Alumni in the News

Alicia Yoon ’04, founder and chief curator of Korean beauty source Peach & Lily, was featured in People on March 30 for the launch of her collaboration with CVS, for which she curated four K-beauty brands to be sold exclusively through the drugstore chain. Items were available at more than 2,100 retail stores by the end of April.

Jonah Reider ’16, who made his name as a chef by opening a restaurant, Pith, in his room in Hogan Hall, now has new digs. In April he reopened Pith as a supper club in a townhouse near the Brooklyn Navy Yard; a May 22 New Yorker profile described the tasting menu as featuring “a pillowy yet rich spring-onion soubise with caviar; bruléed squash with lemon balm … buttery homemade pasta with morels and pea shoots; and a flawlessly seared Seattle wagyu sirloin.”

Neil Gorsuch '88, newly confirmed to the Supreme Court, is sworn into office.

Franz Jantzen, Collection of the Supreme Court of the United States

Neil Gorsuch ’88 was confirmed to the Supreme Court on April 7, making him the fourth College graduate to serve on the United States’ highest court. He was sworn into office on April 10. “As a deep believer in the rule of law, Judge Gorsuch will serve the American people with distinction as he continues to faithfully and vigorously defend our Constitution,” President Trump said.

In other political news, the United States Senate confirmed David Friedman ’78 as the United States Ambassador to Israel; he was sworn in on March 29. Rep. Beto O’Rourke ’95 (D-Texas) announced his candidacy to challenge Sen. Ted Cruz (R-Texas) in the 2018 Senate race. On May 22, Gov. Andrew Cuomo (D-N.Y.) appointed the Hon. Rolando Acosta ’79, LAW’82 as presiding justice of New York’s Appellate Division for the First Judicial Department. Ben Jealous ’94, former head of the NAACP, announced on May 31 his candidacy for governor of Maryland; he will challenge incumbent Republican Gov. Larry Hogan.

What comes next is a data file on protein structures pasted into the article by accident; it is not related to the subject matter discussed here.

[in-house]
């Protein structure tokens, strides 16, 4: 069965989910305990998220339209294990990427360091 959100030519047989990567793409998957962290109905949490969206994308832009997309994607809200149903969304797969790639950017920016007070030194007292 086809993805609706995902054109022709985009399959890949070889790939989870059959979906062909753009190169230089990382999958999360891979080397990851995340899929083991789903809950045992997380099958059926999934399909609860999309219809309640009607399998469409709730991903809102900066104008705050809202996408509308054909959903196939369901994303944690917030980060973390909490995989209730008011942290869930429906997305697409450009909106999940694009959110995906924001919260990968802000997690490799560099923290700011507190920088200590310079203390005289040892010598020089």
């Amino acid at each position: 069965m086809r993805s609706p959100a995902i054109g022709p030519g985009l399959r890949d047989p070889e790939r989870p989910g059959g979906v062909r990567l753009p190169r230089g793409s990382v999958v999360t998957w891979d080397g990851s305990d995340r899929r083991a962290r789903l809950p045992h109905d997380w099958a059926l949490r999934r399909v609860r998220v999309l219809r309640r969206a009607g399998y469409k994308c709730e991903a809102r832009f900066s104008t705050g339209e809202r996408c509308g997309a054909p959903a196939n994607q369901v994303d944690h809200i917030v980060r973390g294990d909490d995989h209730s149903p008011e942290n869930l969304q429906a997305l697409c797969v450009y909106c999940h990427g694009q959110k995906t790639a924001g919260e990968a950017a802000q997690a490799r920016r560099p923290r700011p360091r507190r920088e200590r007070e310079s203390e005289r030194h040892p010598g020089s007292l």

College alumni are all over TV screens this year: Brian Yorkey ’93’s Netflix original, 13 Reasons Why, debuted on March 31 to huge numbers and set a record as Netflix’s most-tweeted-about show (it has already been renewed for a second season); Amanda Peet ’94 stars in the new IFC series Brockmire; Tinsley Mortimer ’99 joined the cast of Bravo’s Real Housewives of New York this season; and Vanck Zhu ’11 competed on the current season of The Amazing Race.

On the big screen, Bill Condon ’76’s Beauty and the Beast opened with $170 million in North America, setting a record for top domestic opening for a PG-rated film, and Vanessa Gould ’96’s documentary film, Obit, was tapped as a Critic’s Pick by The New York Times. On the Great White Way, Terrence McNally ’60 wrote the book for the new musical Anastasia, which debuted on April 24. Underground Railroad Game, created by and starring Jennifer Kidwell ’00 and Scott Sheppard, received an Obie, which honors Off-Broadway works. The New York Times describes the play as “an audacious exploration of slavery in the guise of a misguided middle school history lesson.”

In other media happenings, Robert Siegel ’68 announced that he will leave NPR’s All Things Considered in January 2018; he has hosted NPR’s flagship news broadcast since 1987. Jen Chung ’98 and Jake Dobkin ’98, founders of New York City blog Gothamist (and several of its sister sites), were in the news after media company DNAinfo purchased the Gothamist brand.

In the arts, Crystal Hana Kim ’09, SOA’14 won the 2017 PEN America Literary Awards’ Robert J. Dau Short Story Prize for Emerging Writers; cellist Alisa Weilerstein ’04 was featured in The New York Times for tackling the feat of performing all six of Bach’s solo cello suites in a single concert; and Stephanie Stebich ’88 was named The Margaret and Terry Stent Director of the Smithsonian American Art Museum in early 2017. She began work on April 3.

Matthew L. Schwartz ’00, LAW’02 was listed in Crain’s New York Business “40 Under 40” for 2017. A partner with Boies Schiller Flexner, Schwartz “led the investigation into Bernie Madoff ’s Ponzi scheme and the trial of associates dubbed the Madoff Five, winning guilty verdicts and the forfeiture of nearly $9 billion.”

— Anne-Ryan Heatwole JRN ’09